New 24hr record by Armel Le Cleac'h, while another trimaran record attempt ends in capsize
A breathtaking new single-handed speed record of 682 miles in 24 hours was set yesterday by French sailor Armel Le Cléac’h in the maxi trimaran Banque Populaire VII. Le Cléac’h is attempting to break Discovery Route record between Cadiz (Spain) and San Salvador (Bahamas), sailing the 105ft trimaran that was launched as Groupama 3 and which, under Franck Cammas’s command, broke the crewed round the world record.
The new solo record, once ratified, will knock the legendary Francis Joyon off the top spot, as it betters his 24 hour record in the trimaran IDEC by nearly 16 miles.
To handle such a boat single-handed is a massive feat in itself, and at speeds such as these poses considerable risks. That reality was underscored yesterday by the capsize off the coast of Brazil of another maxi trimaran, the 80ft Prince de Bretagne.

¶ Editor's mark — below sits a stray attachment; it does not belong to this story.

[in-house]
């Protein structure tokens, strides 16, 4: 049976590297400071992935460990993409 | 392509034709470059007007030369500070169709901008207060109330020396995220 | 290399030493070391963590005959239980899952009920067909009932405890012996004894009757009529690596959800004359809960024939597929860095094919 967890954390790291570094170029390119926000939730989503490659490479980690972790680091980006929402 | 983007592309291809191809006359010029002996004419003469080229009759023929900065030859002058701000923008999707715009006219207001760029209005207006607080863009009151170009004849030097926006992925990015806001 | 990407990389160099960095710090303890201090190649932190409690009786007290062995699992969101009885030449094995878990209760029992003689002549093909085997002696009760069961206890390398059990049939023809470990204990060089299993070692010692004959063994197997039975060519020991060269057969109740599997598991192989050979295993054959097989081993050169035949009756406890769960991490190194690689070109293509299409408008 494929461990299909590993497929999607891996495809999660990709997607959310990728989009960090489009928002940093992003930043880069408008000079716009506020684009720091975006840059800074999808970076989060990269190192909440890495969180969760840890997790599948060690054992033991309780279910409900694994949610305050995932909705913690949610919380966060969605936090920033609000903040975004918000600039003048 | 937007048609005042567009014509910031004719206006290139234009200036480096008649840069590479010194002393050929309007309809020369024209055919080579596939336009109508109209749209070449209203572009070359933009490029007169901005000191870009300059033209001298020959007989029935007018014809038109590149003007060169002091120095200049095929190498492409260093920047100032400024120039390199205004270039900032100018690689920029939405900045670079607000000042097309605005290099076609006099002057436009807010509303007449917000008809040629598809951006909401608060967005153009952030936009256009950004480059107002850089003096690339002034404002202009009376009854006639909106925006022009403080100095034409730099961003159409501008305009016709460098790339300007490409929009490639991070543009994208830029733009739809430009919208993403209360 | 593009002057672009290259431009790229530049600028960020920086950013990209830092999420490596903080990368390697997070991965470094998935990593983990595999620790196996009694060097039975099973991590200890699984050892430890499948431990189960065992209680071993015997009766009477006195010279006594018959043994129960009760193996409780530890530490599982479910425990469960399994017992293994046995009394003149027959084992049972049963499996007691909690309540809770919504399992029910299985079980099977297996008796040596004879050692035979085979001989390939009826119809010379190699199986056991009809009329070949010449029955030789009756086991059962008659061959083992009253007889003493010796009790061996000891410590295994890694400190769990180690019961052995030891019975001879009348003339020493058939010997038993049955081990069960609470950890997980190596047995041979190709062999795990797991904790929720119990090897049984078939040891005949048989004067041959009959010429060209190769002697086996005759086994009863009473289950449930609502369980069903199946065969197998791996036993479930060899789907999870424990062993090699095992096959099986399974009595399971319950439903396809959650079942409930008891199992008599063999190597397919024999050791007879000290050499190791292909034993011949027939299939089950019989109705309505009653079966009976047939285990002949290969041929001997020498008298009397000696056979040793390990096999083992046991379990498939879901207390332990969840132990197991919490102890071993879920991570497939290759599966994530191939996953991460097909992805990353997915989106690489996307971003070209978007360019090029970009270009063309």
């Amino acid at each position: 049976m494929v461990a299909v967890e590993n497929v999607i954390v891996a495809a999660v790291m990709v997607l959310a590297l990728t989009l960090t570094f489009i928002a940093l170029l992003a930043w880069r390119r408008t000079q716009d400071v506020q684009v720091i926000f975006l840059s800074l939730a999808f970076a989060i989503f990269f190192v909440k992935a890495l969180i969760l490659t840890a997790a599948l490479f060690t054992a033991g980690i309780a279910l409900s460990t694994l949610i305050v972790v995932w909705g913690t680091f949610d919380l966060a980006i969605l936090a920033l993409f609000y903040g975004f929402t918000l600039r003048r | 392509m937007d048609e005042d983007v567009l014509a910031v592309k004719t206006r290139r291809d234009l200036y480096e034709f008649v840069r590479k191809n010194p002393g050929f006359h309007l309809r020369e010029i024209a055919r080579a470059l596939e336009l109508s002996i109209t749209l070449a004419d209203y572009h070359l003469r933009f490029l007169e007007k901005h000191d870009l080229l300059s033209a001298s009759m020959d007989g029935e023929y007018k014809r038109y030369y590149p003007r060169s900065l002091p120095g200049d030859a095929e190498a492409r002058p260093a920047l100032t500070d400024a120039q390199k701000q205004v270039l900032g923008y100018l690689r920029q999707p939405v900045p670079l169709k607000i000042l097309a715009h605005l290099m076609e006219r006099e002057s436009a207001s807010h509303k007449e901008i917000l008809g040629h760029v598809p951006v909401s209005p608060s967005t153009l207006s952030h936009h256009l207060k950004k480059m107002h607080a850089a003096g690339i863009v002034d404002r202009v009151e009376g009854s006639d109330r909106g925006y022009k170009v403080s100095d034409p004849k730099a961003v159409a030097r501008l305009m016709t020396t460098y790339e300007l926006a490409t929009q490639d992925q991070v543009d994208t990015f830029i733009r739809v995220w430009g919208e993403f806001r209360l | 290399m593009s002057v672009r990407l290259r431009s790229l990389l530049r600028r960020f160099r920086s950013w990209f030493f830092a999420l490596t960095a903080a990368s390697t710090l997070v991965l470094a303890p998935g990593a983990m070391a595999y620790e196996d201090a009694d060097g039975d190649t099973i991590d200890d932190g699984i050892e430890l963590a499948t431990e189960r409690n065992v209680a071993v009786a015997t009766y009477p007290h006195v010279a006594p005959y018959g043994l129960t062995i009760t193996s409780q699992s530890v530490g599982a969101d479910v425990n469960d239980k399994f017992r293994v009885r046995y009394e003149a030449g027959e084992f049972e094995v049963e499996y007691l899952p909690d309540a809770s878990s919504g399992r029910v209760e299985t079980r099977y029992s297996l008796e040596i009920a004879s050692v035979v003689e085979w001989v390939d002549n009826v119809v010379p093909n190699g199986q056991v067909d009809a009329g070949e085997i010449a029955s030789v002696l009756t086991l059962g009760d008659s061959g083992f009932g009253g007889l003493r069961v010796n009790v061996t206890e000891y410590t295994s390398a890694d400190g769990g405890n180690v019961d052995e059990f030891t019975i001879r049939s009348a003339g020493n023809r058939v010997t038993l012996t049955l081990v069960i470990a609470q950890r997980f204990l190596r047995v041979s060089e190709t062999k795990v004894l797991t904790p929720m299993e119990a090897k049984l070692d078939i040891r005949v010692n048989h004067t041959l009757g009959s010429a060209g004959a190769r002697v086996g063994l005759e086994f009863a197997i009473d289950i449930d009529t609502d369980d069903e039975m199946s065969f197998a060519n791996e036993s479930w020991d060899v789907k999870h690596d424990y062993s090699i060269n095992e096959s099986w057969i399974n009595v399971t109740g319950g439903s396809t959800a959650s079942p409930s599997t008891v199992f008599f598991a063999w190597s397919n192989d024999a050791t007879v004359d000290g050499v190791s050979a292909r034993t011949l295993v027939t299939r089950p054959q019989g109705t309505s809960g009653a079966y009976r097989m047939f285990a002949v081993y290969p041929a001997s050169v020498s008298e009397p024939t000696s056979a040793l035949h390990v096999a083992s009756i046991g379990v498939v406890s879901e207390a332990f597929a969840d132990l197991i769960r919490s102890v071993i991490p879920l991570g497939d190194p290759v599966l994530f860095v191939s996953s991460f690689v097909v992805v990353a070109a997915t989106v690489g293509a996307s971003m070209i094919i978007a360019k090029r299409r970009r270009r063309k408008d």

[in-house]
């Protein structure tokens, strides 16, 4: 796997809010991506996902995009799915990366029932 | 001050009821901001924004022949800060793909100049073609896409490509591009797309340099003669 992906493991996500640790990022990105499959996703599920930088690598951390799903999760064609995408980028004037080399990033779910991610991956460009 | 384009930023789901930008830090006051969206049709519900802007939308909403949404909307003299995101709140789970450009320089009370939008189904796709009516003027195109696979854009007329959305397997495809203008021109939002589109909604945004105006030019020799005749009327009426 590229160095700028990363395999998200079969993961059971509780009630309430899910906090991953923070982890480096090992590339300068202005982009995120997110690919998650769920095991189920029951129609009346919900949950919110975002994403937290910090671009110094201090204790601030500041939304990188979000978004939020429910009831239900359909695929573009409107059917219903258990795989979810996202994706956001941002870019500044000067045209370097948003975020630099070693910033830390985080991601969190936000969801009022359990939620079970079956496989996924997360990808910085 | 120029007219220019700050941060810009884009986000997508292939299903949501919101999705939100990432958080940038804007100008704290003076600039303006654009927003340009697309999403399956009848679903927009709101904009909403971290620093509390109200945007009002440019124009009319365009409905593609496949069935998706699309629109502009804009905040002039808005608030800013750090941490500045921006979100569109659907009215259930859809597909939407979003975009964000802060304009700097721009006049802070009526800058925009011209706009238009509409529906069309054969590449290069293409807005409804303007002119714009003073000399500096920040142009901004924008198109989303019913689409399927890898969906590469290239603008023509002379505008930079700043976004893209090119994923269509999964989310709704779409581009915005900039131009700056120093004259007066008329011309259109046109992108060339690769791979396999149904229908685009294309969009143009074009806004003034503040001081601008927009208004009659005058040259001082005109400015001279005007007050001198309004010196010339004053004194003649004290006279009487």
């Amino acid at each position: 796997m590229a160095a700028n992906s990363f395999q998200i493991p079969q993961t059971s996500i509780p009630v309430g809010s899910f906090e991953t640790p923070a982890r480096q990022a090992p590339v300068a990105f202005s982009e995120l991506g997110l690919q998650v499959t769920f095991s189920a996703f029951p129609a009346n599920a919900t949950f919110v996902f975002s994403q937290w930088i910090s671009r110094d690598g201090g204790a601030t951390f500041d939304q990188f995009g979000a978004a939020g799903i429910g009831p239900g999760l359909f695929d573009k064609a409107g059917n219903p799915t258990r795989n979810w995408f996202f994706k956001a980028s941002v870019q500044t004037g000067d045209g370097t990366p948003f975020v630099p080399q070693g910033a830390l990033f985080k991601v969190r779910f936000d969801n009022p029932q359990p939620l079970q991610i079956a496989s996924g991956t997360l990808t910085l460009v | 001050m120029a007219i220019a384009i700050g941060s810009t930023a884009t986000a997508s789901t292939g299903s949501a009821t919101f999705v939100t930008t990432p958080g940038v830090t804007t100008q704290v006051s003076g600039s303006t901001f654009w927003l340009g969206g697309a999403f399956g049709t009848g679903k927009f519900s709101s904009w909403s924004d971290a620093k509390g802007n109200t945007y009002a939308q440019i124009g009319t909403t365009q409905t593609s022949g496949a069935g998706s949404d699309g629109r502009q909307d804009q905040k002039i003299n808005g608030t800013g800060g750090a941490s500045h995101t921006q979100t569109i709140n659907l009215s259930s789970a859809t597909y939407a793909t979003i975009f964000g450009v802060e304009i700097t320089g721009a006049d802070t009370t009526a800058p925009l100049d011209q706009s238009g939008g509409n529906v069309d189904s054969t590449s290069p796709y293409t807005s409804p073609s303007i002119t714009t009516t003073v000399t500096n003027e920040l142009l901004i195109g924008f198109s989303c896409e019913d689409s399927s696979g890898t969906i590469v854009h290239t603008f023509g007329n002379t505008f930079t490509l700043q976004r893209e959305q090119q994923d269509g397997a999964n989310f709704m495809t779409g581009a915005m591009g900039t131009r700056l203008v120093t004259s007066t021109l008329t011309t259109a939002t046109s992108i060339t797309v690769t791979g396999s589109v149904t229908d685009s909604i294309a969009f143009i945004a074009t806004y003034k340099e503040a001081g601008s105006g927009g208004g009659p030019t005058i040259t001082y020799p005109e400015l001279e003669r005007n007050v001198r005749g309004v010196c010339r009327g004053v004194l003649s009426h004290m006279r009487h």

Skipper Lionel Lemonchois set off his EPIRB yesterday some 800 miles offshore at the latitude of Rio while attempting a single-handed record from Brittany to Mauritius. His team say he is safe aboard, sheltering in the upturned central hull and arrangements are being made to evacuate him. Read more (in French) here.
There are some essential differences between Joyon’s IDEC, the 105ft Banque Populaire VII and the 80ft Prince de Bretagne (a former ORMA 60 scaled up) that make the latter two boats potentially faster but arguably riskier. The essential one is that IDEC was conceived and designed (by Nigel Irens and Benoit Cabaret) for solo ocean record-settting and, more specifically, for Joyon’s methods and style of sailing. The other trimarans are designed for crewed sailing and even when carrying more conservative sails put an onus on the skipper to anticipate, judge and respond to a suitable safety margin.
As we’ve seen with recent capsizes of crewed MOD70 trimarans Spindrift and Paprec-Virbac, balancing the right point between speed and safety is tough in volatile winds, especially where big, sharp gusts are punching through that far exceed the mean wind speed, as can happen with or after a front. I’m just guessing, but I wonder if that’s what happened on Prince de Bretagne.
We’ll update with more news as we get it.